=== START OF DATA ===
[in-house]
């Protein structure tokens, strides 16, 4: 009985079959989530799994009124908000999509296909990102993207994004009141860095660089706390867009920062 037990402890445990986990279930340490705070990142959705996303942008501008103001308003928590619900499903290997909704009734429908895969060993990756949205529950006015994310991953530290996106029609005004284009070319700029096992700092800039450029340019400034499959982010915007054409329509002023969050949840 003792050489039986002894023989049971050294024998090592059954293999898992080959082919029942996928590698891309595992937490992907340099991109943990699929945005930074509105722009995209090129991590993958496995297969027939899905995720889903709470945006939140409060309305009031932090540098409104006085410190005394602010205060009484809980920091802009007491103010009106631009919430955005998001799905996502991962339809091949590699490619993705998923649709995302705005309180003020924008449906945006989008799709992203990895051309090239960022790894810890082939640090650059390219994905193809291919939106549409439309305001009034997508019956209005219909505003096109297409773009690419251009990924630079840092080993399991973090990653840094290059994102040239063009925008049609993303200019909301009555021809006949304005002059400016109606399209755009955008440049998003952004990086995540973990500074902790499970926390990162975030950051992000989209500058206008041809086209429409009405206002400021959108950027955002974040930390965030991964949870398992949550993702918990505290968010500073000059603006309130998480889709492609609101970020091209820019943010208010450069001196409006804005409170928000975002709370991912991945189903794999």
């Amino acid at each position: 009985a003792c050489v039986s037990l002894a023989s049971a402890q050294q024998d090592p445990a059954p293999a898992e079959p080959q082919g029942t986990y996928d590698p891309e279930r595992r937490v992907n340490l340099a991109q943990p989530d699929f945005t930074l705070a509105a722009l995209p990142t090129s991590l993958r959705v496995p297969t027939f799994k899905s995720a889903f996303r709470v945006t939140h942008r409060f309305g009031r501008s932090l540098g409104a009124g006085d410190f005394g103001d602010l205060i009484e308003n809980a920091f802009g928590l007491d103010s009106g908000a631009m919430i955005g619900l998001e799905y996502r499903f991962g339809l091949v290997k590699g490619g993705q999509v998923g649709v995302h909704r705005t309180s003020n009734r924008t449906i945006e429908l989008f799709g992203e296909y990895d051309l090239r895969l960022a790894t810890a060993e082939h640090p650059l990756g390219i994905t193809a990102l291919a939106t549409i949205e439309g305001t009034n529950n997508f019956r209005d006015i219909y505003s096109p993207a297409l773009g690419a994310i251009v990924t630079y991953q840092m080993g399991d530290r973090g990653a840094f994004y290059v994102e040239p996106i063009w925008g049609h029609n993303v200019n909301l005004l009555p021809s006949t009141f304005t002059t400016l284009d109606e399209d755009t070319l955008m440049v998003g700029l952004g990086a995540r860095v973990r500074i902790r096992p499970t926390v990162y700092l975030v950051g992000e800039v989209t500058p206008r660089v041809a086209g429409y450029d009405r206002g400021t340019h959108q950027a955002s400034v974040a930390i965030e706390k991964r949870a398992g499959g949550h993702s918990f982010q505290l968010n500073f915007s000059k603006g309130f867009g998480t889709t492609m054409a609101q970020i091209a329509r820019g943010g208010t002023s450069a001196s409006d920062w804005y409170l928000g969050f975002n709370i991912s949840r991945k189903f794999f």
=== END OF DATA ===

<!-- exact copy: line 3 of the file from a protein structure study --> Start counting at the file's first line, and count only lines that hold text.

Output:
């Amino acid at each position: 009985a003792c050489v039986s037990l002894a023989s049971a402890q050294q024998d090592p445990a059954p293999a898992e079959p080959q082919g029942t986990y996928d590698p891309e279930r595992r937490v992907n340490l340099a991109q943990p989530d699929f945005t930074l705070a509105a722009l995209p990142t090129s991590l993958r959705v496995p297969t027939f799994k899905s995720a889903f996303r709470v945006t939140h942008r409060f309305g009031r501008s932090l540098g409104a009124g006085d410190f005394g103001d602010l205060i009484e308003n809980a920091f802009g928590l007491d103010s009106g908000a631009m919430i955005g619900l998001e799905y996502r499903f991962g339809l091949v290997k590699g490619g993705q999509v998923g649709v995302h909704r705005t309180s003020n009734r924008t449906i945006e429908l989008f799709g992203e296909y990895d051309l090239r895969l960022a790894t810890a060993e082939h640090p650059l990756g390219i994905t193809a990102l291919a939106t549409i949205e439309g305001t009034n529950n997508f019956r209005d006015i219909y505003s096109p993207a297409l773009g690419a994310i251009v990924t630079y991953q840092m080993g399991d530290r973090g990653a840094f994004y290059v994102e040239p996106i063009w925008g049609h029609n993303v200019n909301l005004l009555p021809s006949t009141f304005t002059t400016l284009d109606e399209d755009t070319l955008m440049v998003g700029l952004g990086a995540r860095v973990r500074i902790r096992p499970t926390v990162y700092l975030v950051g992000e800039v989209t500058p206008r660089v041809a086209g429409y450029d009405r206002g400021t340019h959108q950027a955002s400034v974040a930390i965030e706390k991964r949870a398992g499959g949550h993702s918990f982010q505290l968010n500073f915007s000059k603006g309130f867009g998480t889709t492609m054409a609101q970020i091209a329509r820019g943010g208010t002023s450069a001196s409006d920062w804005y409170l928000g969050f975002n709370i991912s949840r991945k189903f794999f």